Ten years ago today, I started the blog Mighty Bargain Hunter. (Here's a link to the first post, which was remarkably content-free.)
Since then, I've written well over a thousand articles on lots of topics, some common, some not so common. But below I've compiled thirty money tips (each with a linked article, which cover most of the past ten years) that will help you to save money, recognize good deals, and spend your money wisely.
- Count your change at the teller window when withdrawing coins. As soon as the money leaves the teller's sight, it's a hard sell to convince them if you were shortchanged. They may not consider complaints of this kind by policy.
- If you handle money well, then get overdraft protection on your checking. It's free insurance against the once-in-a-decade time that you goof. But you have to opt in now. It can't be applied by default to your checking account.
- Know how much you have available to withdraw from checking before you do so. Your available balance isn't always straightforward or obvious to determine, but you need to know how to arrive at it.
- Write your budget down. Time and time again we've fallen into the trap of wondering where the money went, or thinking that we understood our spending levels. It doesn't happen. Having a written budget is the first step to getting this under control.
- Time is not money. Time is way more valuable than money. Now that I'm ten years older, I see this fact that much more clearly.
- Plan for how to pay for big purchases. For example, you can continue to make your loan payment into your bank account, now that the car is yours.
- Tolerate the pain for the gain. Budgeting, living within your means, dieting, etc., doesn't have to be fun. Perhaps it shouldn't be fun. But the results are worth it.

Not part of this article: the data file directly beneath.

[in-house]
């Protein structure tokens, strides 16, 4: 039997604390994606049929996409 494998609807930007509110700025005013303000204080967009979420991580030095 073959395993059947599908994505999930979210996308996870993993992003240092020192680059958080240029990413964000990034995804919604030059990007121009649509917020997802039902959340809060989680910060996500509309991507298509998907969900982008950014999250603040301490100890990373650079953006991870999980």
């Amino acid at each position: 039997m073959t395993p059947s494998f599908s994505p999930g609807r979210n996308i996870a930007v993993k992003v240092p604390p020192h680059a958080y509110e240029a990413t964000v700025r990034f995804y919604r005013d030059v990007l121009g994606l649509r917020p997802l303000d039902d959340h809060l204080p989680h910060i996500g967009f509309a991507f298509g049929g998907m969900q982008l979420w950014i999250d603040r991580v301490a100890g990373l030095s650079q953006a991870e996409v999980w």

- Keep track of your rebates. For high-dollar rebates, make sure you have the information you need to defend that you've earned a rebate. If you don't, you'll lose the money.
- Don't take reticent customer service lying down. You have options for going up the chain or making a stink if there's a bit of money at stake.
- If you're married, know how you shop as a team. The way you shop as a team could be good or bad. If you tend to spend more together than apart, then don't shop together — or at least figure out why you spend more when shopping together.
- Discuss significant purchases with your spouse before making them. The dollar amount that's “significant” is up to you to decide. It could be $200, or it could be $50, or even less.
- Don't hide the family's finances from your children. How are they supposed to learn if we don't teach them?
- Think twice about spending in vending machines. The markup is atrocious (sometimes 200%!) Not to mention that the food (if you can call it that) is highly processed and probably not that good for you.
- Live a raise behind. An increase in income doesn't have to equate to an increase in spending. Sure, you can enjoy the fruits of your labor, but it's always wise to live beneath your means. Basing your household's budget on the last raise you received (rather than the current one) is one way to do this.